Police officers stand guard on a street after exchanges of gunfire in Vienna, Austria Photograph:( Reuters )
Austrian Chancellor Sebastian Kurz described it as a 'repulsive terrorist attack' and said the army would protect sites in the capital so the police could focus on anti-terror operations
Global leaders on Monday condemned the ''terror attack'' in Vienna in which at least three people have been killed and 15 injured after multiple gunmen opened fire.
The perpetrators of the Vienna attack have yet to be identified, but the shootings follow a spate of Islamist attacks in France that have set the nation on edge.
Austrian Chancellor Sebastian Kurz described it as a "repulsive terrorist attack" and said the army would protect sites in the capital so the police could focus on anti-terror operations.
Ich bin froh, dass unsere Polizisten bereits einen Täter ausschalten konnten. Wir werden uns durch Terrorismus niemals einschüchtern lassen und diese Angriffe mit allen Mitteln entschieden bekämpfen.— Sebastian Kurz (@sebastiankurz) November 2, 2020
Speaking to ORF, he said the attackers "were very well equipped with automatic weapons" and had "prepared professionally."
Police said on Twitter that at least one person had been killed and that the injured included a police officer. Vienna mayor Michael Ludwig told ORF that 15 people were being treated in Vienna hospitals and that seven were in serious condition.
US President Donald Trump criticised the ''vile act of terrorism in Europe'' and vowed his support against ''radical Islamic terrorists''.
Our prayers are with the people of Vienna after yet another vile act of terrorism in Europe. These evil attacks against innocent people must stop. The U.S. stands with Austria, France, and all of Europe in the fight against terrorists, including radical Islamic terrorists.— Donald J. Trump (@realDonaldTrump) November 3, 2020
After tonight's horrific terrorist attack in Vienna, Austria, Jill and I are keeping the victims and their families in our prayers. We must all stand united against hate and violence.— Joe Biden (@JoeBiden) November 3, 2020
Indian Prime Minister Narendra Modi showed solidarity with Austria ''during this tragic time''.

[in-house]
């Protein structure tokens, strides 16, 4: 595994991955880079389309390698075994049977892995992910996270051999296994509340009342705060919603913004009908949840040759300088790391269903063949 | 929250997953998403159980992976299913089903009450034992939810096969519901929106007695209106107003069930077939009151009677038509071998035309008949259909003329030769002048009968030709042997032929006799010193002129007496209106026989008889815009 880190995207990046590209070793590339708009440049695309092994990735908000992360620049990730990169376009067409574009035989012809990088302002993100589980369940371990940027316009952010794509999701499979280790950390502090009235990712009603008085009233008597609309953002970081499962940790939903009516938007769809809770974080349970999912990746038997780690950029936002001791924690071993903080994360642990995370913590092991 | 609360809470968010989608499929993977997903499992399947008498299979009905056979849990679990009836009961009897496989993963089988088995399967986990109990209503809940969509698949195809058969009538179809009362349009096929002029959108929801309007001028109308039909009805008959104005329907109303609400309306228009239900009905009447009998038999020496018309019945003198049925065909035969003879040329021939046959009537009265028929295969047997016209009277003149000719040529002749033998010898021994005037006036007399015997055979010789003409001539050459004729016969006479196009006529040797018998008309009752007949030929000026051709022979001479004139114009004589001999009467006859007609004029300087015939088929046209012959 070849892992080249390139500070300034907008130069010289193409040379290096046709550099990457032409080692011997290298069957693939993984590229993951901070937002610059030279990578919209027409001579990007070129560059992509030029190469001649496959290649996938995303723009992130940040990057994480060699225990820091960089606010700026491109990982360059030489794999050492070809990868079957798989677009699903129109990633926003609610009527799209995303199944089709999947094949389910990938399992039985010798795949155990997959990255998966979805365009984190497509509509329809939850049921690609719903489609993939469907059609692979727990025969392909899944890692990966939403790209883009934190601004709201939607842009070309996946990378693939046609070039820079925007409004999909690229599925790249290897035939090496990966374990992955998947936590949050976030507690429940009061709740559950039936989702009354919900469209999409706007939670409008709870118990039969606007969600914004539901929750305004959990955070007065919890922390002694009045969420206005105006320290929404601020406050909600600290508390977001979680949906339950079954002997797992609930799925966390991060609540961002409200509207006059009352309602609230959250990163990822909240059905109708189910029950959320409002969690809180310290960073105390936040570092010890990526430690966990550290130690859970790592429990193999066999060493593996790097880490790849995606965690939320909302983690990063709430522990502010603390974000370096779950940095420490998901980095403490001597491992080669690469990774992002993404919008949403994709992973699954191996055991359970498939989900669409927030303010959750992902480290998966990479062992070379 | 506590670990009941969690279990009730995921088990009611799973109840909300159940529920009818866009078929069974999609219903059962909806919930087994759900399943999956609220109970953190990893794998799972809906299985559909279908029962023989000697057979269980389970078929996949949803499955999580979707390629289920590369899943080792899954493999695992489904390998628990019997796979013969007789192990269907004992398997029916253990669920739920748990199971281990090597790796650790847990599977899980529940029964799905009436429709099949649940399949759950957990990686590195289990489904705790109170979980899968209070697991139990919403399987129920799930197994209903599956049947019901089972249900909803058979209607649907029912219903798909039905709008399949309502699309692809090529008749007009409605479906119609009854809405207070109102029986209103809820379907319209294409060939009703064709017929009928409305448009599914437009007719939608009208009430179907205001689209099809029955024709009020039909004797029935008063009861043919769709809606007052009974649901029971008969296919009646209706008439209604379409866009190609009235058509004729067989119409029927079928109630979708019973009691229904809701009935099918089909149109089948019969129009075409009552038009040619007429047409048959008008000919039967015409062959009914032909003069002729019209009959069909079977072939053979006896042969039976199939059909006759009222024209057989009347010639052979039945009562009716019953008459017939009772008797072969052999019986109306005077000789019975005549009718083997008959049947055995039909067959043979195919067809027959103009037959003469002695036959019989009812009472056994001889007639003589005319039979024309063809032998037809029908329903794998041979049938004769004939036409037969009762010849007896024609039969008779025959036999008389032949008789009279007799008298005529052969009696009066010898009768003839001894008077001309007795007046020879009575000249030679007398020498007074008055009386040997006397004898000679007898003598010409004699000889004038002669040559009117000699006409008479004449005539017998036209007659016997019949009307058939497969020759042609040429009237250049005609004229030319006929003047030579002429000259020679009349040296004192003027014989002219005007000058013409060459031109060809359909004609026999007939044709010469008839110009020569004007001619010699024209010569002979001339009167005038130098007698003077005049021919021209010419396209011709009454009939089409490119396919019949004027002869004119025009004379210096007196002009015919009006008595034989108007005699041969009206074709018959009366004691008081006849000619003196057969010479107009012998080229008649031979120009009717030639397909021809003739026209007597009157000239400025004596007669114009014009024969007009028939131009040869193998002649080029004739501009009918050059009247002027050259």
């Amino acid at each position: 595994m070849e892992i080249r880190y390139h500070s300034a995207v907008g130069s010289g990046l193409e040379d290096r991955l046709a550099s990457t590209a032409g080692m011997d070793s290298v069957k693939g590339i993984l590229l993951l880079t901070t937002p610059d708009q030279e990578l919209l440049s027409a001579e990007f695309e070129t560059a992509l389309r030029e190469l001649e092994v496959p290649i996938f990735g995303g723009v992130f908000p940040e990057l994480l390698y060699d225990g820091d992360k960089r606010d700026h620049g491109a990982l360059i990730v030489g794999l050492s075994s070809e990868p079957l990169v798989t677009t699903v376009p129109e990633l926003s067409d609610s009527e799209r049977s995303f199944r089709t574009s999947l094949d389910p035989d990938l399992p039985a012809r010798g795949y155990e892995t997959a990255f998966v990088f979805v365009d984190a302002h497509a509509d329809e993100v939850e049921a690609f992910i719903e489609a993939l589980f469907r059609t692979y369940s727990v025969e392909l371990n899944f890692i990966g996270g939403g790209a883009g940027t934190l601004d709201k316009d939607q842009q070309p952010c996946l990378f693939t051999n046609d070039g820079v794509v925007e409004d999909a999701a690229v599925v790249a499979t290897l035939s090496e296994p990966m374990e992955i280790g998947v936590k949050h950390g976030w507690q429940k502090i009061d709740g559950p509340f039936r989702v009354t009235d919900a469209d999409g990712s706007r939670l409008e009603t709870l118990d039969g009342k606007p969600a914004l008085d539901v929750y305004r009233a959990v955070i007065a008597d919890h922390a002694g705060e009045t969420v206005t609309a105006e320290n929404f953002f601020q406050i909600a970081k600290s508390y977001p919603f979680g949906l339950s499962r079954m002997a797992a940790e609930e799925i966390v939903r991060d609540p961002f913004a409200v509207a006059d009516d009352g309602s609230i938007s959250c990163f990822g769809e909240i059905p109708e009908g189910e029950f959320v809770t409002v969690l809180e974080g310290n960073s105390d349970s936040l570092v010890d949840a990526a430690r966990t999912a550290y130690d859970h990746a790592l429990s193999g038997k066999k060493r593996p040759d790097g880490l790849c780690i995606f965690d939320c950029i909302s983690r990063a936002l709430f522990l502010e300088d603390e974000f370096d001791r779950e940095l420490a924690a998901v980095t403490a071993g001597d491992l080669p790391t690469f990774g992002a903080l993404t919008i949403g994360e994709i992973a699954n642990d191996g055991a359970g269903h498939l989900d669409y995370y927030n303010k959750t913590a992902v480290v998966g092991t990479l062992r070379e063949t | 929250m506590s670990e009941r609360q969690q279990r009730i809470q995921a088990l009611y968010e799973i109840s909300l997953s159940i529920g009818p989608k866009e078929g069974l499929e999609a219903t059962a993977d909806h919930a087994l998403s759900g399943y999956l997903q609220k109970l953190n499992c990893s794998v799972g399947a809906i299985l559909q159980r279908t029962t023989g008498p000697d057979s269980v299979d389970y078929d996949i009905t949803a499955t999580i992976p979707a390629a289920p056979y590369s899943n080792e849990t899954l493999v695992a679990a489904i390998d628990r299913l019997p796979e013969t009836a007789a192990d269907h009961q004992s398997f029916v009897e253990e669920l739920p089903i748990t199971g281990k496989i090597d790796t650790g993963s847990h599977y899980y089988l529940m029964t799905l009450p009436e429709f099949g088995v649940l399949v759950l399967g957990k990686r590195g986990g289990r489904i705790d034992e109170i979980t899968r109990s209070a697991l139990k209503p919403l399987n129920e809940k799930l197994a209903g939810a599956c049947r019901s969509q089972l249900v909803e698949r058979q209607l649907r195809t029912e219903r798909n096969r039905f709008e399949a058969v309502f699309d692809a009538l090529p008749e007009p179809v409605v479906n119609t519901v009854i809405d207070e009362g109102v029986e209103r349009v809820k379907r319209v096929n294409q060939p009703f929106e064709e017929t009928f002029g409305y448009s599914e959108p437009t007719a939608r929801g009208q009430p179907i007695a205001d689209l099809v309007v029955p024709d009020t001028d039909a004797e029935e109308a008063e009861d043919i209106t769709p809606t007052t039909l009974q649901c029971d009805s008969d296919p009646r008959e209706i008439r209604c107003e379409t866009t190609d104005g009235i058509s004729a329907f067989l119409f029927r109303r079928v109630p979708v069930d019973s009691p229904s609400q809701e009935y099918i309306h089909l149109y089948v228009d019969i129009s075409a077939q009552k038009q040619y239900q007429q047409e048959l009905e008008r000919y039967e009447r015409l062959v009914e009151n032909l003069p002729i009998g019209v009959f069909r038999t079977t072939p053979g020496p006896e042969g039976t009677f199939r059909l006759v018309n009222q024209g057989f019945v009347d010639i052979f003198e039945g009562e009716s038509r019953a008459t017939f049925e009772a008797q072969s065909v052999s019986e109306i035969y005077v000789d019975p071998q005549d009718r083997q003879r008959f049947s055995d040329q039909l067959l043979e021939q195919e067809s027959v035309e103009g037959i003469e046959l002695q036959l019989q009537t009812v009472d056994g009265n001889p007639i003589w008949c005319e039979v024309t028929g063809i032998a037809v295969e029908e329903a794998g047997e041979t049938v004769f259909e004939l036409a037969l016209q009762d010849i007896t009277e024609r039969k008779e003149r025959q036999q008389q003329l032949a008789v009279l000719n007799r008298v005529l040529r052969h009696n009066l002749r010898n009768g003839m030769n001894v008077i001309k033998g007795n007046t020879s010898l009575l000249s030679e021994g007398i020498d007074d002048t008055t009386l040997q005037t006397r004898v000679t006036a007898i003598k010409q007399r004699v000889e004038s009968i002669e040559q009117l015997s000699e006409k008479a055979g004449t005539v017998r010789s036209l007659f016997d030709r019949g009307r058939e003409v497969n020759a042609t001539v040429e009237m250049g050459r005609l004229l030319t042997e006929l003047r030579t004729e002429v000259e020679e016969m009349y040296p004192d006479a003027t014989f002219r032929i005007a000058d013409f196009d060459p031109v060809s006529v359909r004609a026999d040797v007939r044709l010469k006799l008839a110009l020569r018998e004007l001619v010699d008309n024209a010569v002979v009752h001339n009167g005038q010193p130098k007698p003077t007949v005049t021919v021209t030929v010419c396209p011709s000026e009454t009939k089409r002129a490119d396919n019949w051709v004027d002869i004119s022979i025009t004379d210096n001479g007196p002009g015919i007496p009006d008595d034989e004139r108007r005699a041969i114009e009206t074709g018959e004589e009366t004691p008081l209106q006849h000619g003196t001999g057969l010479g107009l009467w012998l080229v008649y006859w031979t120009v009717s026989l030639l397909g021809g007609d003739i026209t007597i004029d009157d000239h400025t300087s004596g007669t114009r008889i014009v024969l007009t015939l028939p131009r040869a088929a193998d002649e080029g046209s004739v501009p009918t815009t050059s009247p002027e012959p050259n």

Deeply shocked and saddened by the dastardly terror attacks in Vienna. India stands with Austria during this tragic time. My thoughts are with the victims and their families.— Narendra Modi (@narendramodi) November 3, 2020
European Union chief Charles Michel slammed the shootings in Vienna on Monday in which at least two people including one attacker died and several more were injured as "cowardly".
Europe "strongly condemns this cowardly act that violates life and our human values," European Council chief Michel tweeted.
Europe strongly condemns this cowardly act that violates life and our human values.— Charles Michel (@eucopresident) November 2, 2020
My thoughts are with the victims and the people of #Vienna in the wake of tonight’s horrific attack.
We stand with Austria @sebastiankurz
French President Emmanuel Macron vowed Europe would not bow to terrorists following the shootings in Vienna.
"We French share the shock and sorrow of the Austrian people following the attack in Vienna," Macron tweeted in both French and German.
"After France, it is a friendly nation that has been attacked. This is our Europe. Our enemies must know who they're dealing with. We will concede nothing."
Israel condemns the brutal attack in Vienna and stands in total solidarity with Austria. Civilized peoples everywhere must unite to defeat the savagery of resurgent Islamist terrorism.— Benjamin Netanyahu (@netanyahu) November 3, 2020
Italian Prime Minister Giuseppe Conte "strongly condemned" the shootings and said, "There is no room for hatred and violence in our common European home."
Ferma condanna dell’attentato che questa sera ha colpito la città di #Vienna. Non c’è spazio per l’odio e la violenza nella nostra casa comune europea. Vicinanza al popolo austriaco, ai familiari delle vittime e ai feriti.— Giuseppe Conte (@GiuseppeConteIT) November 2, 2020
Germany's foreign ministry said Monday that "we cannot give in to hate that is supposed to divide our societies" following shootings in the Austrian capital.
"Even if we can't yet foresee the extent of the terror, our thoughts are with the wounded and the victims in these difficult hours," the ministry wrote on Twitter, calling the news from neighbouring Austria "horrifying and disturbing".
Russian President Vladimir Putin sent a telegram to Austrian Chancellor Sebastian Kurz, calling the attack a "cruel and cynical crime", the Kremlin said in a statement.